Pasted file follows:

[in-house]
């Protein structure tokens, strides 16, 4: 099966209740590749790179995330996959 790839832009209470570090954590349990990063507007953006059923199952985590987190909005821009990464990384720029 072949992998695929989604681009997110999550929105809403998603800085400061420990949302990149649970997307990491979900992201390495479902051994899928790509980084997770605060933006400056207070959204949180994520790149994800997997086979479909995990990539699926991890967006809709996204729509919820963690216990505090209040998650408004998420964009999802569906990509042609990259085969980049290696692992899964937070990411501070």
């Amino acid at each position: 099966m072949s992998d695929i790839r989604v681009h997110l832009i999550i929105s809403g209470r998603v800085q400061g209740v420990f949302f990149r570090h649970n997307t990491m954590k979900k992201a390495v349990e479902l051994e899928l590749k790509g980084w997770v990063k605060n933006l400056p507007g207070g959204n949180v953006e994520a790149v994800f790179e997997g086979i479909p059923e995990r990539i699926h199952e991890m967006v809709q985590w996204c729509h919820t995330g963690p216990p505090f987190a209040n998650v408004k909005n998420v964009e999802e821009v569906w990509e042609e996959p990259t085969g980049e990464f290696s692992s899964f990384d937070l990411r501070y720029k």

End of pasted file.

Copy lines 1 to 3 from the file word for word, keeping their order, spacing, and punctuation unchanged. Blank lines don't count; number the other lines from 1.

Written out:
[in-house]
């Protein structure tokens, strides 16, 4: 099966209740590749790179995330996959 790839832009209470570090954590349990990063507007953006059923199952985590987190909005821009990464990384720029 072949992998695929989604681009997110999550929105809403998603800085400061420990949302990149649970997307990491979900992201390495479902051994899928790509980084997770605060933006400056207070959204949180994520790149994800997997086979479909995990990539699926991890967006809709996204729509919820963690216990505090209040998650408004998420964009999802569906990509042609990259085969980049290696692992899964937070990411501070």
């Amino acid at each position: 099966m072949s992998d695929i790839r989604v681009h997110l832009i999550i929105s809403g209470r998603v800085q400061g209740v420990f949302f990149r570090h649970n997307t990491m954590k979900k992201a390495v349990e479902l051994e899928l590749k790509g980084w997770v990063k605060n933006l400056p507007g207070g959204n949180v953006e994520a790149v994800f790179e997997g086979i479909p059923e995990r990539i699926h199952e991890m967006v809709q985590w996204c729509h919820t995330g963690p216990p505090f987190a209040n998650v408004k909005n998420v964009e999802e821009v569906w990509e042609e996959p990259t085969g980049e990464f290696s692992s899964f990384d937070l990411r501070y720029k």